Boris Johnson, populism
Photo credit: DonkeyHotey / WhoWhatWhy (CC BY-SA 2.0) See complete attribution below.

Evidence shows the tide is turning against right-wing populism and nationalism in Europe — but the UK could change that.

Across Europe, the populist wave that threatened to sweep away the politics of consensus may be  ebbing. In Hungary, Poland, Austria, and Switzerland, national and regional elections have dented support for the dominant populist parties. In Italy, the high-profile, Eurosceptic immigrant-baiter Matteo Salvini has been booted out of government; in Israel the right-wing nationalist Benjamin Netanyahu has finally had to relinquish his 14-year grip on power.

Even Donald Trump, the godfather of right-wing populism 2.0, is on the back foot confronting an impeachment threat and growing disgust over his betrayal of the Kurds in Syria. Recent polls  suggest his second-term ambitions are in jeopardy. 

But is the UK set to defy this trend? Boris Johnson, the recently minted Conservative Prime Minister, has already shown a willingness to channel nationalistic narratives and has dabbled in inflaming the culture wars. 

Johnson is a charismatic yet incredibly entitled product of England’s elite public schools, who knows a bit about oratory. But is he a populist set to lead the UK on an unprecedented right-wing path, away from consensus, moderation, and the good old-fashioned sense of British fair play?

The thing about Johnson is that his political lodestar is narcissism. A craving for power and a glorious place in history are in his DNA. For example, in the days before the referendum to leave the European Union, he penned two columns for the Daily Telegraph, one arguing the case for remaining in the EU, the other for Brexit. After weighing which would serve his ambition best, he chose the latter for publication — and became the leading light in the successful Brexit campaign. He then undermined Prime Minister Theresa May’s attempts to square the circle of leaving the world’s most powerful trading bloc without damaging the economy, and eventually usurped her.

Now in the top job, he is calling for a general election to break the parliamentary deadlock and end the nightmarish Groundhog Day that Brexit has become. His current minority Conservative government is not fit for this purpose, and he needs a majority to release the seized-up gears of British politics and set about establishing what Johnson-ism might be, beyond Brexit.

But what are his politics? So far, he has been an adept shape-shifter. As the two-term Mayor of London (2008–2016), he did a good impression of a socially liberal metropolitan. He was pro-Europe and embraced diversity. But Brexit changed everything, and, as a man with his eyes on the prize, he has ridden the populist wave, peddling simplistic slogans, stoking the fires of English nationalism and dog-whistling to anti-Muslim sentiments.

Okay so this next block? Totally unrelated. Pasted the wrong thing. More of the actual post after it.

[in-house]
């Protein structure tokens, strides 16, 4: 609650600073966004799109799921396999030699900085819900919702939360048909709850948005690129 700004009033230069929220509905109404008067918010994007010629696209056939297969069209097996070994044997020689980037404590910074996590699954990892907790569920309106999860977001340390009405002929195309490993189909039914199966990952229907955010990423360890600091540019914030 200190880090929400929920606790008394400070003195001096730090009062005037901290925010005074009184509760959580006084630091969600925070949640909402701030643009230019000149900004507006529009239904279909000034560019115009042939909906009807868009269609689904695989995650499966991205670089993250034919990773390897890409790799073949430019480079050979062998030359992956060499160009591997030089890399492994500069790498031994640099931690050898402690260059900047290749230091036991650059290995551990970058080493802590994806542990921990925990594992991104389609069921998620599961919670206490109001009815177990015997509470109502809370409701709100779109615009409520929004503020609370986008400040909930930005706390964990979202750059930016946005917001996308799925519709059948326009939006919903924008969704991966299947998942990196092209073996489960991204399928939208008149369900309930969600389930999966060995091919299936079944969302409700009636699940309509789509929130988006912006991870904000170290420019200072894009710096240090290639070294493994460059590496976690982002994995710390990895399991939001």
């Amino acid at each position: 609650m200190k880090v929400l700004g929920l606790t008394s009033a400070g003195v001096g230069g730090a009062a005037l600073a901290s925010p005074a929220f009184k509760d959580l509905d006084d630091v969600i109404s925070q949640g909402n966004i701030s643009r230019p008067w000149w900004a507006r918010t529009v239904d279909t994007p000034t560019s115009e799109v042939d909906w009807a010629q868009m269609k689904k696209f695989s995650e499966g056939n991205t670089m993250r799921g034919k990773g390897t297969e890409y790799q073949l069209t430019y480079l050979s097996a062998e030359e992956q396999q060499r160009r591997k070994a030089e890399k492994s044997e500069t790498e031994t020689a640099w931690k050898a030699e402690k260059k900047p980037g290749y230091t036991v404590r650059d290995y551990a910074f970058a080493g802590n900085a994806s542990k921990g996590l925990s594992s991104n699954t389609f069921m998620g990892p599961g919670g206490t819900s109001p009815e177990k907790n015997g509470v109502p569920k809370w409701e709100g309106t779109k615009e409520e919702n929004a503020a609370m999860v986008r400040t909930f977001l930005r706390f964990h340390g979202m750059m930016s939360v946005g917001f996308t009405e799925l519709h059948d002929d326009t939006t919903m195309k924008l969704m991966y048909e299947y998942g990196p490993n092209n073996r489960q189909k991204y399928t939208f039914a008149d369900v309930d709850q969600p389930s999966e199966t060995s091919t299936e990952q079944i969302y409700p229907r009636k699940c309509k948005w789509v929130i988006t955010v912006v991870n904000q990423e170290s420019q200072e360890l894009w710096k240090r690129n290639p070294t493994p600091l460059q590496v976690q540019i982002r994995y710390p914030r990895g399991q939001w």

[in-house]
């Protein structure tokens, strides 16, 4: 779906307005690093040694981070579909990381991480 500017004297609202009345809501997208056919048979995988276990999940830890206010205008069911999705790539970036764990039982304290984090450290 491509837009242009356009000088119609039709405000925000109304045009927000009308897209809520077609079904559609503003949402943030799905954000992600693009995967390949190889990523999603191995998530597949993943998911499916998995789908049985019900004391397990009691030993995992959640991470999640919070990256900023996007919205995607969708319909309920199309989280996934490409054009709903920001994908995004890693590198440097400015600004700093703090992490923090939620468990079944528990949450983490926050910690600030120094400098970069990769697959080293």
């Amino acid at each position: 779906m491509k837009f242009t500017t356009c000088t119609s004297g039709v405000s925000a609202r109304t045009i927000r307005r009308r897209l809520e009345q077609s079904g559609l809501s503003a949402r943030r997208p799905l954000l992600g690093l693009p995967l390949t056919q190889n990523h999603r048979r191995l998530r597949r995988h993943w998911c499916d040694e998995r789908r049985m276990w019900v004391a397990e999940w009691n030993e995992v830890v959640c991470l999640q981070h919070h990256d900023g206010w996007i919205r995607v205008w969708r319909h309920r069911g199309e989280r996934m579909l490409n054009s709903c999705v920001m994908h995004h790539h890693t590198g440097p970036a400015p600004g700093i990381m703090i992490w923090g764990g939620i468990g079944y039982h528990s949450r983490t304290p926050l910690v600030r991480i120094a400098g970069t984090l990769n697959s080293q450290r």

He has also established very friendly relations with President Trump and staked a lot of political capital on the “very substantial” free trade deal that the UK will do with the US after it exits the European single market. Critics warn that it will mean slashing UK food standards (and the arrival on these shores of the dreaded chlorinated chicken) by stripping out protections imposed by parliament earlier this year.

But there’s more. As Johnson crossed the threshold of Number 10 Downing Street, the prime ministerial home, a whiff of political sulphur followed in his bulky wake — it was the populist puppet master Steve Bannon, former Trump strategist and chief of staff, with whom he had several meetings.

Johnson’s power-base in the Conservative Party consists of  the Brexit ideologues — known as “the Spartans” — who despise the European “elite.” They dream of a UK freed from (socialistic) regulation, and they believe in the neoliberal credo of free enterprise in all its ruthlessness. For this wing of the Conservative Party, Brexit — “the will of the people” — is the flying wedge of retro English nationalism that is irredeemably suspicious of foreigners.

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According to the polls, Johnson has an excellent chance of winning big at the next general election. His opponent, Jeremy Corbyn, the leader of the Labour Party, is the most unpopular leader of the opposition since records began. His political biography as a fellow traveler on the fringes of the far left, the powerful accusation that he is an enabler of anti-Semitism masquerading as anti-Zionism, and the Labour Party’s muddled position on Brexit all suggest he is there for the taking.

Having ridden to victory thanks to a Mephistophelian bargain with the hard right of British politics, Johnson, who has penned a cheerleader biography of Winston Churchill, could embrace populism and its push-pull dynamic. It will be his “chance to re-order our economy and society” and help write his own, triumphant chapter of British history. 

If he wins the imminent general election leading a Conservative Party that has already begun driving out moderates in a sharp pivot to the right, he could be poised to become Britain’s first populist prime minister.

The cartoon above was created by DonkeyHotey for WhoWhatWhy from these images: Boris Johnson caricature (DonkeyHotey / Flickr – CC BY 2.0), background (DOD), logo (Conservative Party UK / Wikimedia), and bird (bert knottenbeld / Flickr CC BY-SA 2.0)

Related front page panorama photo credit: Adapted by WhoWhatWhy from John Hain / Pixabay.


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